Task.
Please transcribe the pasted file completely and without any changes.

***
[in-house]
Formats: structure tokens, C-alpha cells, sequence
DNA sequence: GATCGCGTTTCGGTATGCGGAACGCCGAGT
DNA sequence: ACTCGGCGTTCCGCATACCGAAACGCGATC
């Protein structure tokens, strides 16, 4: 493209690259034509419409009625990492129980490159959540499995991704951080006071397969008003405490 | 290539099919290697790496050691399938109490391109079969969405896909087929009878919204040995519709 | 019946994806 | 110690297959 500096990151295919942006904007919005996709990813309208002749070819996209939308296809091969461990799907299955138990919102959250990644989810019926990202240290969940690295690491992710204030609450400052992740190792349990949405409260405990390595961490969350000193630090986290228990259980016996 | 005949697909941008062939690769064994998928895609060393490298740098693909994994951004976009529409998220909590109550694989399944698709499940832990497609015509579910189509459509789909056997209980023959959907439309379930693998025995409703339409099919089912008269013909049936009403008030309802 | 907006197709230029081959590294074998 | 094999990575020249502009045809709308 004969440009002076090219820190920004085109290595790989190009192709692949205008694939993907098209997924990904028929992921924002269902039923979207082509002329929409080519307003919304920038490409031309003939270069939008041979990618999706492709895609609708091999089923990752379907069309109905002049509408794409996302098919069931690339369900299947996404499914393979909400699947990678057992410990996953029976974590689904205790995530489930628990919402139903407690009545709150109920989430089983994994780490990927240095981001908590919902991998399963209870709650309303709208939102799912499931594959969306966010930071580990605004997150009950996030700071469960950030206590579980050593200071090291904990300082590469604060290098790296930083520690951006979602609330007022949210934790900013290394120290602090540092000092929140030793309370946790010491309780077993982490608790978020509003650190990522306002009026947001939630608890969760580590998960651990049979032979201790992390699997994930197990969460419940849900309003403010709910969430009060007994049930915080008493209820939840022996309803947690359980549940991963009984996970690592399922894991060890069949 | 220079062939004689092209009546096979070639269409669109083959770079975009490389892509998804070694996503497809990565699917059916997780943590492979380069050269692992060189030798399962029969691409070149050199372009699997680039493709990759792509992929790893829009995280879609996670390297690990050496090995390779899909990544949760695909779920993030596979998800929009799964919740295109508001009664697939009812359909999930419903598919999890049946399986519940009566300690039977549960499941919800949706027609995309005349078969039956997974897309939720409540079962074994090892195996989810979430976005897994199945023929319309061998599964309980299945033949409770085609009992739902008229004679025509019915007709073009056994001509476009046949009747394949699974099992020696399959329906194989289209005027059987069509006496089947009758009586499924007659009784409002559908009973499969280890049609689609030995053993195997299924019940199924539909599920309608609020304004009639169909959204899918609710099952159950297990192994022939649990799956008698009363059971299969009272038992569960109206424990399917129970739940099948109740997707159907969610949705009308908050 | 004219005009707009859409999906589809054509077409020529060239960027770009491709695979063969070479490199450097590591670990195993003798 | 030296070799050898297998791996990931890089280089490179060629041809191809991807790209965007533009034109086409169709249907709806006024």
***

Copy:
[in-house]
Formats: structure tokens, C-alpha cells, sequence
DNA sequence: GATCGCGTTTCGGTATGCGGAACGCCGAGT
DNA sequence: ACTCGGCGTTCCGCATACCGAAACGCGATC
């Protein structure tokens, strides 16, 4: 493209690259034509419409009625990492129980490159959540499995991704951080006071397969008003405490 | 290539099919290697790496050691399938109490391109079969969405896909087929009878919204040995519709 | 019946994806 | 110690297959 500096990151295919942006904007919005996709990813309208002749070819996209939308296809091969461990799907299955138990919102959250990644989810019926990202240290969940690295690491992710204030609450400052992740190792349990949405409260405990390595961490969350000193630090986290228990259980016996 | 005949697909941008062939690769064994998928895609060393490298740098693909994994951004976009529409998220909590109550694989399944698709499940832990497609015509579910189509459509789909056997209980023959959907439309379930693998025995409703339409099919089912008269013909049936009403008030309802 | 907006197709230029081959590294074998 | 094999990575020249502009045809709308 004969440009002076090219820190920004085109290595790989190009192709692949205008694939993907098209997924990904028929992921924002269902039923979207082509002329929409080519307003919304920038490409031309003939270069939008041979990618999706492709895609609708091999089923990752379907069309109905002049509408794409996302098919069931690339369900299947996404499914393979909400699947990678057992410990996953029976974590689904205790995530489930628990919402139903407690009545709150109920989430089983994994780490990927240095981001908590919902991998399963209870709650309303709208939102799912499931594959969306966010930071580990605004997150009950996030700071469960950030206590579980050593200071090291904990300082590469604060290098790296930083520690951006979602609330007022949210934790900013290394120290602090540092000092929140030793309370946790010491309780077993982490608790978020509003650190990522306002009026947001939630608890969760580590998960651990049979032979201790992390699997994930197990969460419940849900309003403010709910969430009060007994049930915080008493209820939840022996309803947690359980549940991963009984996970690592399922894991060890069949 | 220079062939004689092209009546096979070639269409669109083959770079975009490389892509998804070694996503497809990565699917059916997780943590492979380069050269692992060189030798399962029969691409070149050199372009699997680039493709990759792509992929790893829009995280879609996670390297690990050496090995390779899909990544949760695909779920993030596979998800929009799964919740295109508001009664697939009812359909999930419903598919999890049946399986519940009566300690039977549960499941919800949706027609995309005349078969039956997974897309939720409540079962074994090892195996989810979430976005897994199945023929319309061998599964309980299945033949409770085609009992739902008229004679025509019915007709073009056994001509476009046949009747394949699974099992020696399959329906194989289209005027059987069509006496089947009758009586499924007659009784409002559908009973499969280890049609689609030995053993195997299924019940199924539909599920309608609020304004009639169909959204899918609710099952159950297990192994022939649990799956008698009363059971299969009272038992569960109206424990399917129970739940099948109740997707159907969610949705009308908050 | 004219005009707009859409999906589809054509077409020529060239960027770009491709695979063969070479490199450097590591670990195993003798 | 030296070799050898297998791996990931890089280089490179060629041809191809991807790209965007533009034109086409169709249907709806006024």